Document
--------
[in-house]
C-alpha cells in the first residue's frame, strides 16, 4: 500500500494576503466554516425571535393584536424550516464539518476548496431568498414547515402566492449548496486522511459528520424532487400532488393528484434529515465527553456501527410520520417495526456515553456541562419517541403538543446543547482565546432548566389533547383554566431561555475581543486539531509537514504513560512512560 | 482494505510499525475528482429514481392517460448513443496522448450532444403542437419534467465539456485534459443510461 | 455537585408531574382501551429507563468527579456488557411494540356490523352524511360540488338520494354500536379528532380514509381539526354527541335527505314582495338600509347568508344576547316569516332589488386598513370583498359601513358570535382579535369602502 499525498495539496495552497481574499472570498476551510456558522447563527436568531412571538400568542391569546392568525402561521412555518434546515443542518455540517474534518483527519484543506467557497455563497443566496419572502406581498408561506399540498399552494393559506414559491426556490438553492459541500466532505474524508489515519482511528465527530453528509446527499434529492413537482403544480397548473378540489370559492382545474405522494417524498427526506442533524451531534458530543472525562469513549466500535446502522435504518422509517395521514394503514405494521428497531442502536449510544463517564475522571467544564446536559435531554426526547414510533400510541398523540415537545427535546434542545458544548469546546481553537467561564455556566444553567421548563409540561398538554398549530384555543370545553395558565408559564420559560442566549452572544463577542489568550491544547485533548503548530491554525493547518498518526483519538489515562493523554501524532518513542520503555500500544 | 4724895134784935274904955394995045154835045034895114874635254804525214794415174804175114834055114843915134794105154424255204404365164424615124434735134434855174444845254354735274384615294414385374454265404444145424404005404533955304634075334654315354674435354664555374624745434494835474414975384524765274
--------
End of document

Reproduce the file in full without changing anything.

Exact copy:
[in-house]
C-alpha cells in the first residue's frame, strides 16, 4: 500500500494576503466554516425571535393584536424550516464539518476548496431568498414547515402566492449548496486522511459528520424532487400532488393528484434529515465527553456501527410520520417495526456515553456541562419517541403538543446543547482565546432548566389533547383554566431561555475581543486539531509537514504513560512512560 | 482494505510499525475528482429514481392517460448513443496522448450532444403542437419534467465539456485534459443510461 | 455537585408531574382501551429507563468527579456488557411494540356490523352524511360540488338520494354500536379528532380514509381539526354527541335527505314582495338600509347568508344576547316569516332589488386598513370583498359601513358570535382579535369602502 499525498495539496495552497481574499472570498476551510456558522447563527436568531412571538400568542391569546392568525402561521412555518434546515443542518455540517474534518483527519484543506467557497455563497443566496419572502406581498408561506399540498399552494393559506414559491426556490438553492459541500466532505474524508489515519482511528465527530453528509446527499434529492413537482403544480397548473378540489370559492382545474405522494417524498427526506442533524451531534458530543472525562469513549466500535446502522435504518422509517395521514394503514405494521428497531442502536449510544463517564475522571467544564446536559435531554426526547414510533400510541398523540415537545427535546434542545458544548469546546481553537467561564455556566444553567421548563409540561398538554398549530384555543370545553395558565408559564420559560442566549452572544463577542489568550491544547485533548503548530491554525493547518498518526483519538489515562493523554501524532518513542520503555500500544 | 4724895134784935274904955394995045154835045034895114874635254804525214794415174804175114834055114843915134794105154424255204404365164424615124434735134434855174444845254354735274384615294414385374454265404444145424404005404533955304634075334654315354674435354664555374624745434494835474414975384524765274